Island Diversity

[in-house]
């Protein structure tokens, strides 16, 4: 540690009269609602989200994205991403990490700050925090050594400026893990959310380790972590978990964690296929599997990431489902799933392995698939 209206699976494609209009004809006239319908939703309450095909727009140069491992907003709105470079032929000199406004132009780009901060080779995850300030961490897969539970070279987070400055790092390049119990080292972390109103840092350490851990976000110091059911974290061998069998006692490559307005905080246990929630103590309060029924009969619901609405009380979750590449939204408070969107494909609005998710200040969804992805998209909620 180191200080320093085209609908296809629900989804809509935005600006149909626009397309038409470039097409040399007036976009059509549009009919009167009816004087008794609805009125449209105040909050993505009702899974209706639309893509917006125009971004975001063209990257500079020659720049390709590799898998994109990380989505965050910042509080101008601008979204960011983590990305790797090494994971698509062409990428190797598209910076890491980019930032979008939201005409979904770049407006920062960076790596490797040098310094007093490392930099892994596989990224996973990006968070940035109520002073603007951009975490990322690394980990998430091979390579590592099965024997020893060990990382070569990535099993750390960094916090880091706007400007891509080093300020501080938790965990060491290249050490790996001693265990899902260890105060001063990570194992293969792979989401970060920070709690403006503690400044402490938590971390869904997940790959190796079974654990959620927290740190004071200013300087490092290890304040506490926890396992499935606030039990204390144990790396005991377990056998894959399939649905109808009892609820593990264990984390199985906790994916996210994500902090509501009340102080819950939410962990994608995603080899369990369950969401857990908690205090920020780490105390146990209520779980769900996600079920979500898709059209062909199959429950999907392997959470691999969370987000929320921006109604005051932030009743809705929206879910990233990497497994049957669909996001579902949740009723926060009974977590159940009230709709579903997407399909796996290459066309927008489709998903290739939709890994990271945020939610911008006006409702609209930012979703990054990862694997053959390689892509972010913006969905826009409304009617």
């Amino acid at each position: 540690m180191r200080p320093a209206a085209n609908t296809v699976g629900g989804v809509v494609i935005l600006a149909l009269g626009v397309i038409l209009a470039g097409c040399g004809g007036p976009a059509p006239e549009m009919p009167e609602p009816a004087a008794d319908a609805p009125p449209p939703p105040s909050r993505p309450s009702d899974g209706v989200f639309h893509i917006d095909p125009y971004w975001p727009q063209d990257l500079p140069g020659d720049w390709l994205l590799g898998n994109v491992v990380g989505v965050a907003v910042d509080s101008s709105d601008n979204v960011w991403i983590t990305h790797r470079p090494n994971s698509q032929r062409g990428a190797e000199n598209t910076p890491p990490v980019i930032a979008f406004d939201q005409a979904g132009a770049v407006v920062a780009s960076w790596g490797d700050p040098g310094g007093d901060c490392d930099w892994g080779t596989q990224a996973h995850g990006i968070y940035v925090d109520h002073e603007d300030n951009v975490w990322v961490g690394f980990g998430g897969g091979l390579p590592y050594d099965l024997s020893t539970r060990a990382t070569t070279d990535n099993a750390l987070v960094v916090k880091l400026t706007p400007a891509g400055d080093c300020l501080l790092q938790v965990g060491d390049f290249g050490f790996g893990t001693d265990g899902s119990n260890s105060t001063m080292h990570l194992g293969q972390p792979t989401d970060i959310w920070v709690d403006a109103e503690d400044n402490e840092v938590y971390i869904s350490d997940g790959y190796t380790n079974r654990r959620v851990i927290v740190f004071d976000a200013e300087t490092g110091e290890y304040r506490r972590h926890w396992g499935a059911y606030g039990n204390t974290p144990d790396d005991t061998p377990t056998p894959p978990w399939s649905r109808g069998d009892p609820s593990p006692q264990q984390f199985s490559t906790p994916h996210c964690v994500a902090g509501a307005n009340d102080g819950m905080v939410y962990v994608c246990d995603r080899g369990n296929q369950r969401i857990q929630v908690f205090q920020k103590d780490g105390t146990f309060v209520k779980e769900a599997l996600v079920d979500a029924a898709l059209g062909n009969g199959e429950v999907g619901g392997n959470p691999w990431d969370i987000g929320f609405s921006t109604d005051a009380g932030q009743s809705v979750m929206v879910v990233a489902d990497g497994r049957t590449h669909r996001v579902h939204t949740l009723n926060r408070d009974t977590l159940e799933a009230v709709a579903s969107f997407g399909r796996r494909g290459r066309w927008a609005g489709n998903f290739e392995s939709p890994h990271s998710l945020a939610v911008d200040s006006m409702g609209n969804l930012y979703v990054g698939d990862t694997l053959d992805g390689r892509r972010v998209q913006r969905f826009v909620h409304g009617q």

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25 Island Diversity The flora of all the islands under consideration includes 388 taxa (species , subspecies, and varieties) in 251 genera and 78 families (appendix A). The majority of these are found on Isla Tiburón. A statistical breakdown of the island flora is presented in table 1.1, in the order that the islands are described in this chapter. Asteraceae, Fabaceae, and Poaceae are the largest families on the islands. It is also of note that Cactaceae is the fifth most species-rich family in the total flora of the islands. These findings compare well with those for the flora of the Sonoran Desert as a whole (Felger 2000a; Van Devender et al. 2010; Wiggins 1964). EachislandintheMidriffRegionisauniquedesertmicrocosm.Thegeologic histories and varied topographies of the islands set the stage for their botanical diversity, and a suite of biotic and abiotic factors shapes the community of plants present on the islands. The principal factors that control the floristic diversity on the Gulf Islands are topography and island size, isolation (or lack thereof), soil conditions, aridity, and the presence or absence of herbivores. Distance and isolation among Gulf of California islands are not nearly as extreme as in oceanic archipelagos like Hawaii and the Galapagos; however, the intermediate level of isolation has allowed radiation to occur in certain taxa of flora and fauna. An expected relationship of increased diversity of plant species is seen with increasing island area and topographic heterogeneity (including elevation). Tiburón, the largest island in Mexico, is correspondingly the most diverse island in the Gulf, and the rugged Sierra Kunkaak is the most diverse area of the island. To assess the area–diversity relationship for the Sonoran Islands, we used the typical species–area model employed in island biogeography theory: s = kAz, where s is the number of species, A is island area, z is the exponent, and k is a scale coefficient (MacArthur & Wilson 1967). An estimation of z was made by calculating the slope of the log–log function when island area and species diversity are graphed (fig. 1.19). By regressing the species richness of each island against the exponent-transformed area (Az), k was estimated. Knowing k and z, the expected number of species for each island was calculated . Using Pearson residual analysis (Duffy 1990), we were able to identify 26  The Islands and Their Vegetation Figure 1.19.  Species–area relationships of vascular plants on the Sonoran Islands on log-transformed axes. The slope of the line (z) is 0.304 and r2 = 0.71. The majority of the Sonoran Islands fall very close to the regression line, but with three outliers. Two islands have significantly fewer species than expected (Patos, and Mártir; open circles) and one island has significantly more species than expected (Dátil; line filled circle). Graph by Exequiel Ezcurra. the islands that have significantly more or significantly fewer species than predicted by McArthur and Wilson’s model of island biogeography (table 1.2). The islands identified as having depressed levels of diversity—San Pedro Mártir and Patos—are guano islands with high levels of nitrogen and phosphorus, which undoubtedly exerts strong chemical control on the flora (Felger & Lowe 1976; Wilder & Felger 2010). Dátil, which is remarkably rich in species, is a topographically diverse land-bridge island closely associated with Tiburón. Comparing the similar-sized islands of Nolasco and Dátil, which have skewed diversities (58 and 101 species, respectively ), shows the importance of the geologic legacy of an island. While Dátil is a land-bridge island, Nolasco has been geologically isolated for several million years, and its diversity is consistent with the expected number of species predicted from the above model (for more detail, see Felger et al. 2011). It is also interesting to note that the flora of Cholludo, both a guano and land-bridge island, while relatively rich in species, also does not significantly differ from the prediction. It seems that the close proximity and past connection of Cholludo to Tibur ón outweigh the filtering of species imposed by the guano soil conditions. This may provide evidence that the geologic history of an island is the most important factor controlling its observed diversity. Inter-island distance is not sufficient to be a primary controlling factor on the flora of the islands due to the short distances (certainly the case for Tiburón) and vagrant species, such as seabirds, which create connections between the islands and the mainland (Rose & Polis Table 1.1  Statistical Summary...